On a visit to Nashua (on the way to Keene) William (Bill) Reich & Chris Kyriax had stopped to see Reich’s friend, Attorney Robert Early. Early took them to the Main Street Diner and as the story goes – they never made it to Keene. They decided to buy the 1928 vintage Worcester Lunch Car No. 616, which was a 12’ x 36’ barrel roof model and more than likely the current Joanne’s Kitchen & Coffee Shoppe. Within a short time, the partners bought another diner across the street that was originally operated by Arthur Ryan. They ran both until 1930 when they consolidated efforts in the newer location and bought a larger Worcester Lunch Car No. 657. Delivered on April 2, 1930, this was a 14′ x 36′ monitor roof model called the Yankee Flyer Diner. This diner became very popular and by 1939 they ordered a new diner from J. B. Judkins Company out of Merrimac, Massachusetts. This was a prototype of their soon to be new production model, the Sterling Streamliner! This diner opened in April of 1940 and continued until 1965. I have heard from several souces the stremliner was moved to Newburyport, Mass. and never put back into service.

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Matchbook cover of the first Yankee Flyer Diner, a 1930 vintage
Worcester Lunch Car
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The 1939 vintage Sterling Streamliner being installed in early 1940.
The 1930 vintage Yankee Flyer is still on site to the left.
Photo courtesy of Marilyn & Harold Solomon.
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Matchbook cover for the newer Yankee Flyer Diner

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Yann DePierrefeu Photo of the Yankee Flyer Diner.
Photo from the collection of Larry Cultrera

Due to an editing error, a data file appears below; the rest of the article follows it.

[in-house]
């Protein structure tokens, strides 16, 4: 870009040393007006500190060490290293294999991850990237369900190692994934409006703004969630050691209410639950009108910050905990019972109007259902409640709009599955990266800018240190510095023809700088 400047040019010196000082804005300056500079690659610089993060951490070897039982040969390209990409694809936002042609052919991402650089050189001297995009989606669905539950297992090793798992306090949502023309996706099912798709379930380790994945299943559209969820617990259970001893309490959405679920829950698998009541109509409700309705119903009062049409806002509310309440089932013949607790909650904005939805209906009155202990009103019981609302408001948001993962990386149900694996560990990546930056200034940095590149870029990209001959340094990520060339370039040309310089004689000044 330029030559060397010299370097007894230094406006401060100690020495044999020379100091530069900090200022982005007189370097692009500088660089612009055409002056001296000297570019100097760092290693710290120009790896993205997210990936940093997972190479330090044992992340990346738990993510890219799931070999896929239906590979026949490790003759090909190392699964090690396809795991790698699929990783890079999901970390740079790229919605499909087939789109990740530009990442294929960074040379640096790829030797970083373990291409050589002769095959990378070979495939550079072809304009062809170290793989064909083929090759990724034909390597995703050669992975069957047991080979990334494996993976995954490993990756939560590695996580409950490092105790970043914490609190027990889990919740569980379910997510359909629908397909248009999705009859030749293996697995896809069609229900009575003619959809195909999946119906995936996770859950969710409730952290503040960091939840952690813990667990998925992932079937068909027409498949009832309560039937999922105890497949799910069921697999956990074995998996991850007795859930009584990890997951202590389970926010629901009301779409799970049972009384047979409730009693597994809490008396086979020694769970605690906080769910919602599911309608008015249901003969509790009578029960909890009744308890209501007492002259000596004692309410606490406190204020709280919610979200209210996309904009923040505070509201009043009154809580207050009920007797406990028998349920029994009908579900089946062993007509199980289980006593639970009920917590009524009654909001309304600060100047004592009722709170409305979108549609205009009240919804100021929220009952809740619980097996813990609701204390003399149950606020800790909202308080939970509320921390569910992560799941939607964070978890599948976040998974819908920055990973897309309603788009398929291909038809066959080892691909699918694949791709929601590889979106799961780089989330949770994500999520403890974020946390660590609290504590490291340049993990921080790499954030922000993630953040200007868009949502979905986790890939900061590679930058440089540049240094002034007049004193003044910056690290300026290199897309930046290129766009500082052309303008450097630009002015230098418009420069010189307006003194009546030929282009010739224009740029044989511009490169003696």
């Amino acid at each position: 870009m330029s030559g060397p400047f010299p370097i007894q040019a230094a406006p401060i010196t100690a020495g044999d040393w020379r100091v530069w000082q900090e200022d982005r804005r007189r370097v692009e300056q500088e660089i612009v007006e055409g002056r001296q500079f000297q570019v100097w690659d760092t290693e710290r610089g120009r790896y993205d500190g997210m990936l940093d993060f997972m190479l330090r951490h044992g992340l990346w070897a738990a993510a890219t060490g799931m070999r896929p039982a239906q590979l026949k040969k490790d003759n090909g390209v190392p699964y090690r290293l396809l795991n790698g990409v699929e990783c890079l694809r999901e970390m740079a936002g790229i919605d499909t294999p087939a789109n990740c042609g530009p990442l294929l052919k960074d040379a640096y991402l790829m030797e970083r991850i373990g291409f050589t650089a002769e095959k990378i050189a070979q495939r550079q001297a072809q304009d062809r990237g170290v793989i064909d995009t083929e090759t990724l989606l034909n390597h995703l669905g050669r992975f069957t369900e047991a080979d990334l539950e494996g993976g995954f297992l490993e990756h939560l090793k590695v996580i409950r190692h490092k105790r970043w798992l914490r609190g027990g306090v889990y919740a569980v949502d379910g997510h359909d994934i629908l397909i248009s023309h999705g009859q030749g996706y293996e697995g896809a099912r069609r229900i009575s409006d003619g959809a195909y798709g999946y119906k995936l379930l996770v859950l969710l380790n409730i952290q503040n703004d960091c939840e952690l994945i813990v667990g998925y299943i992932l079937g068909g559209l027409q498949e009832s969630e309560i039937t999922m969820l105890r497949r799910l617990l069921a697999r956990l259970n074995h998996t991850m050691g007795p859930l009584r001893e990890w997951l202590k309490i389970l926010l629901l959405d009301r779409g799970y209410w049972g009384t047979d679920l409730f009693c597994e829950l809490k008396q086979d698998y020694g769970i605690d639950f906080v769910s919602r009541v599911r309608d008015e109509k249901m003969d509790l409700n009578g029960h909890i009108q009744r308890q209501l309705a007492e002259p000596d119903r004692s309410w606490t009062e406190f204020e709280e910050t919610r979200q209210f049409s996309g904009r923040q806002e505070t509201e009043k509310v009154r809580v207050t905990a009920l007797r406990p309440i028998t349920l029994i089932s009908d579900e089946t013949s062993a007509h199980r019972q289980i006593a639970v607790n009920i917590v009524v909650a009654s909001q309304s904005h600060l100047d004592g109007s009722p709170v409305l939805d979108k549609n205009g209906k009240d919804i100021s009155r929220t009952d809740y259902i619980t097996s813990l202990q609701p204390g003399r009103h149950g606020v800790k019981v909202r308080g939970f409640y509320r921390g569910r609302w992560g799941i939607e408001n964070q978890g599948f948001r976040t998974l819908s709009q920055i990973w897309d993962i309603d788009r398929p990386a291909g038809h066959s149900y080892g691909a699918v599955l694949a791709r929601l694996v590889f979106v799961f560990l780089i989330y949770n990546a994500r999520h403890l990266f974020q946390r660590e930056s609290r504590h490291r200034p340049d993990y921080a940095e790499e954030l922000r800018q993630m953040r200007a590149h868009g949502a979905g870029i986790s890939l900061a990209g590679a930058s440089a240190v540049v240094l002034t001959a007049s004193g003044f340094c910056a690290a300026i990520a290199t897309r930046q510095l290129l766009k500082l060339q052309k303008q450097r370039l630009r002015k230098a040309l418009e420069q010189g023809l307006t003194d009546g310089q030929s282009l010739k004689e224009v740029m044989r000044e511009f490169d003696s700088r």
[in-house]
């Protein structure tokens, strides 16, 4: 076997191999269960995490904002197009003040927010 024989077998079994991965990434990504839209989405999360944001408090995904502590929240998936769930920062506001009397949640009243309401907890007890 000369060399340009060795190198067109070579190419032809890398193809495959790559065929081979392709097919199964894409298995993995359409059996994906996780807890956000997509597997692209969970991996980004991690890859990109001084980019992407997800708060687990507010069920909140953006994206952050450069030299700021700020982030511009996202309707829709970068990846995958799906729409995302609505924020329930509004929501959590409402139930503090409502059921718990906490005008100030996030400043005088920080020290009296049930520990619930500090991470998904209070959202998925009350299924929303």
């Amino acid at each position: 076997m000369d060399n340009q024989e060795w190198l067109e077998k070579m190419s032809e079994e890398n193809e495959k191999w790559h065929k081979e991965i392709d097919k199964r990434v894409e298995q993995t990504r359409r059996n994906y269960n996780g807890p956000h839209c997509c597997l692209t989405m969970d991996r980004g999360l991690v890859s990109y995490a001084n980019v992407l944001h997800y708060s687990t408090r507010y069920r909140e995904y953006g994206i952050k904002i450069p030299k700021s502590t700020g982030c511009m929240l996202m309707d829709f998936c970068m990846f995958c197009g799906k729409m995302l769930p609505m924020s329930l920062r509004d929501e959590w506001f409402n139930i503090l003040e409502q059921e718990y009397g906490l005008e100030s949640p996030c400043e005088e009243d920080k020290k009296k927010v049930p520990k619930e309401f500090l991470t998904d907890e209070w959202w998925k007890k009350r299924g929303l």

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The former Fish Tale Diner of Salisbury, Mass. suffers fire damage

The restaurant currently known as The Deck, located at the Bridge Marina on Rings Island, hard by the bank of the Merrimack River in Salisbury, Massachusetts suffered a fire on August 22, 2015. Within sight of U.S. Rte. 1 where it crosses the river between Newburyport and Salisbury, the restaurant, formerly known as the Fish Tale Diner (until 2012) experienced heat, water and smoke damage from the fire that appears to have started outside the attached kitchen annex. At the time of this writing the fire was still of an undetermined origin.

Here is the text from an article written by Alexandra Koktsidis for the Boston Globe on August 22, 2016…

Salisbury restaurant damaged in fire
No injuries in early two-alarm blaze
By Alexandra Koktsidis

GLOBE CORRESPONDENT

Conrad Audette, who co-owns The Deck with his father, woke up abruptly at 7 a.m. Saturday when his fiancée ex­claimed that the restaurant was on fire. “I leapt out of bed and ran outside to see smoke down the street,” Audette, who lives near the family’s restaurant in Salisbury, said in an e-mail Saturday. An employee who had spot­ted the fire from the Newburyport Turnpike bridge went im­mediately to Audette’s home to tell him.